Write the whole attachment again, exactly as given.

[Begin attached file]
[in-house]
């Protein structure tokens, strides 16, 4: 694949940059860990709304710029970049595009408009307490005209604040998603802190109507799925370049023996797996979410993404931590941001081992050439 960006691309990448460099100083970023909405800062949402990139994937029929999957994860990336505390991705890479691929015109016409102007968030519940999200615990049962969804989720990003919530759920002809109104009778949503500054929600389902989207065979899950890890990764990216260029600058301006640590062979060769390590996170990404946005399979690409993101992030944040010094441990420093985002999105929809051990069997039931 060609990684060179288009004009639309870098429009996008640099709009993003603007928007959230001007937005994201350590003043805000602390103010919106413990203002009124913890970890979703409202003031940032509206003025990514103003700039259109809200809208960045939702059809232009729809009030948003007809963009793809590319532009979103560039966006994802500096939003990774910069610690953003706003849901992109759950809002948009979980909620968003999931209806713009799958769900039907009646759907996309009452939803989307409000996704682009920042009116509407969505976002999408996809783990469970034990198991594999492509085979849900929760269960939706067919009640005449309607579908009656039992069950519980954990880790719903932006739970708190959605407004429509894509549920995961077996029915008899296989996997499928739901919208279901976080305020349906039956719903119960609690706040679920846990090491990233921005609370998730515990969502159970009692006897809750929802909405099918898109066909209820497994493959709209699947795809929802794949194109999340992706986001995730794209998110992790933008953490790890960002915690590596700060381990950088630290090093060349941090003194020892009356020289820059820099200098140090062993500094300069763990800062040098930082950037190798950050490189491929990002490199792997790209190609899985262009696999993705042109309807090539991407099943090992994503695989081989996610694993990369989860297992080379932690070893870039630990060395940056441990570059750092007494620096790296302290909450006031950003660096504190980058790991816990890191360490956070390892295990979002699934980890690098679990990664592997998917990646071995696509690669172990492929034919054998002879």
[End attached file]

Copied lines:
[in-house]
């Protein structure tokens, strides 16, 4: 694949940059860990709304710029970049595009408009307490005209604040998603802190109507799925370049023996797996979410993404931590941001081992050439 960006691309990448460099100083970023909405800062949402990139994937029929999957994860990336505390991705890479691929015109016409102007968030519940999200615990049962969804989720990003919530759920002809109104009778949503500054929600389902989207065979899950890890990764990216260029600058301006640590062979060769390590996170990404946005399979690409993101992030944040010094441990420093985002999105929809051990069997039931 060609990684060179288009004009639309870098429009996008640099709009993003603007928007959230001007937005994201350590003043805000602390103010919106413990203002009124913890970890979703409202003031940032509206003025990514103003700039259109809200809208960045939702059809232009729809009030948003007809963009793809590319532009979103560039966006994802500096939003990774910069610690953003706003849901992109759950809002948009979980909620968003999931209806713009799958769900039907009646759907996309009452939803989307409000996704682009920042009116509407969505976002999408996809783990469970034990198991594999492509085979849900929760269960939706067919009640005449309607579908009656039992069950519980954990880790719903932006739970708190959605407004429509894509549920995961077996029915008899296989996997499928739901919208279901976080305020349906039956719903119960609690706040679920846990090491990233921005609370998730515990969502159970009692006897809750929802909405099918898109066909209820497994493959709209699947795809929802794949194109999340992706986001995730794209998110992790933008953490790890960002915690590596700060381990950088630290090093060349941090003194020892009356020289820059820099200098140090062993500094300069763990800062040098930082950037190798950050490189491929990002490199792997790209190609899985262009696999993705042109309807090539991407099943090992994503695989081989996610694993990369989860297992080379932690070893870039630990060395940056441990570059750092007494620096790296302290909450006031950003660096504190980058790991816990890191360490956070390892295990979002699934980890690098679990990664592997998917990646071995696509690669172990492929034919054998002879």